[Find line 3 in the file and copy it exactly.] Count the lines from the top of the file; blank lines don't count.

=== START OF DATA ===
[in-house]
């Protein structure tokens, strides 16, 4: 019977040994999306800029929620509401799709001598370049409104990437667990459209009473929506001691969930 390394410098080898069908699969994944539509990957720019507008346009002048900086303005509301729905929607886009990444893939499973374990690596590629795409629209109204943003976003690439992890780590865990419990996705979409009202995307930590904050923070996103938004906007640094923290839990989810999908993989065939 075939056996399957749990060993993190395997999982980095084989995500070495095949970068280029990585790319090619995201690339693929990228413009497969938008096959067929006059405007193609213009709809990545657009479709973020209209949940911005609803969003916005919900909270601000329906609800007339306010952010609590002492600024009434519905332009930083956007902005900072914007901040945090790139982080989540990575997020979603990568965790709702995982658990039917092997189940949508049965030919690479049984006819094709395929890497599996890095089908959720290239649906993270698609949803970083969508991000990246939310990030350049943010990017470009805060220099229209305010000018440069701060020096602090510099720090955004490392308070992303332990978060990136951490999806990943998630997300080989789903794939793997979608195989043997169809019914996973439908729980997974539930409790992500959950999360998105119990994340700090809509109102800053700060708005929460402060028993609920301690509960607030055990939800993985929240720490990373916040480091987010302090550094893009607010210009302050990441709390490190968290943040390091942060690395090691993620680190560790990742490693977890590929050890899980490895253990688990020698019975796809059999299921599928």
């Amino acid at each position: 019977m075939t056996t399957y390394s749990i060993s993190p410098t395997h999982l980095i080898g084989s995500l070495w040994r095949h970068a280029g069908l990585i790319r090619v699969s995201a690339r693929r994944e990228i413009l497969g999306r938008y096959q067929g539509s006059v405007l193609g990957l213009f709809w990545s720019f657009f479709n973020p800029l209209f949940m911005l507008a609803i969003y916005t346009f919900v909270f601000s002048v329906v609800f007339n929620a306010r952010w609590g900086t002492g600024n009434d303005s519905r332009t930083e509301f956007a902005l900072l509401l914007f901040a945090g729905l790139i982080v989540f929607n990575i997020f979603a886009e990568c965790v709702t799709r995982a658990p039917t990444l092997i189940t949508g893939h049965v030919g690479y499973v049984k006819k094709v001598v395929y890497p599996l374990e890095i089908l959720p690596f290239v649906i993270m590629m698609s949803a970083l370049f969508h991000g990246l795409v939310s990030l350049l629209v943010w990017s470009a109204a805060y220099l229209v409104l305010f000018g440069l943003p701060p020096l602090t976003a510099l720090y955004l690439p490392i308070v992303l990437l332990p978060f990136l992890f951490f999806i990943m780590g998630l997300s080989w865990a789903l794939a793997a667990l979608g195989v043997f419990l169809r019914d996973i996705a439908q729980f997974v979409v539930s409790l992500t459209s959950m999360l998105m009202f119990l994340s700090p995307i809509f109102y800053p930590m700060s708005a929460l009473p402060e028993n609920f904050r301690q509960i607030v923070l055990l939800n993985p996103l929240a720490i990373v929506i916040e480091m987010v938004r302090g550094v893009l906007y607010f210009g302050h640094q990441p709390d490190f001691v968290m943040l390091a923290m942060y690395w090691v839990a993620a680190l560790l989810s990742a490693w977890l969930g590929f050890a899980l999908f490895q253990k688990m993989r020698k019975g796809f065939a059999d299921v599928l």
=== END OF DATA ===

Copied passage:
């Amino acid at each position: 019977m075939t056996t399957y390394s749990i060993s993190p410098t395997h999982l980095i080898g084989s995500l070495w040994r095949h970068a280029g069908l990585i790319r090619v699969s995201a690339r693929r994944e990228i413009l497969g999306r938008y096959q067929g539509s006059v405007l193609g990957l213009f709809w990545s720019f657009f479709n973020p800029l209209f949940m911005l507008a609803i969003y916005t346009f919900v909270f601000s002048v329906v609800f007339n929620a306010r952010w609590g900086t002492g600024n009434d303005s519905r332009t930083e509301f956007a902005l900072l509401l914007f901040a945090g729905l790139i982080v989540f929607n990575i997020f979603a886009e990568c965790v709702t799709r995982a658990p039917t990444l092997i189940t949508g893939h049965v030919g690479y499973v049984k006819k094709v001598v395929y890497p599996l374990e890095i089908l959720p690596f290239v649906i993270m590629m698609s949803a970083l370049f969508h991000g990246l795409v939310s990030l350049l629209v943010w990017s470009a109204a805060y220099l229209v409104l305010f000018g440069l943003p701060p020096l602090t976003a510099l720090y955004l690439p490392i308070v992303l990437l332990p978060f990136l992890f951490f999806i990943m780590g998630l997300s080989w865990a789903l794939a793997a667990l979608g195989v043997f419990l169809r019914d996973i996705a439908q729980f997974v979409v539930s409790l992500t459209s959950m999360l998105m009202f119990l994340s700090p995307i809509f109102y800053p930590m700060s708005a929460l009473p402060e028993n609920f904050r301690q509960i607030v923070l055990l939800n993985p996103l929240a720490i990373v929506i916040e480091m987010v938004r302090g550094v893009l906007y607010f210009g302050h640094q990441p709390d490190f001691v968290m943040l390091a923290m942060y690395w090691v839990a993620a680190l560790l989810s990742a490693w977890l969930g590929f050890a899980l999908f490895q253990k688990m993989r020698k019975g796809f065939a059999d299921v599928l």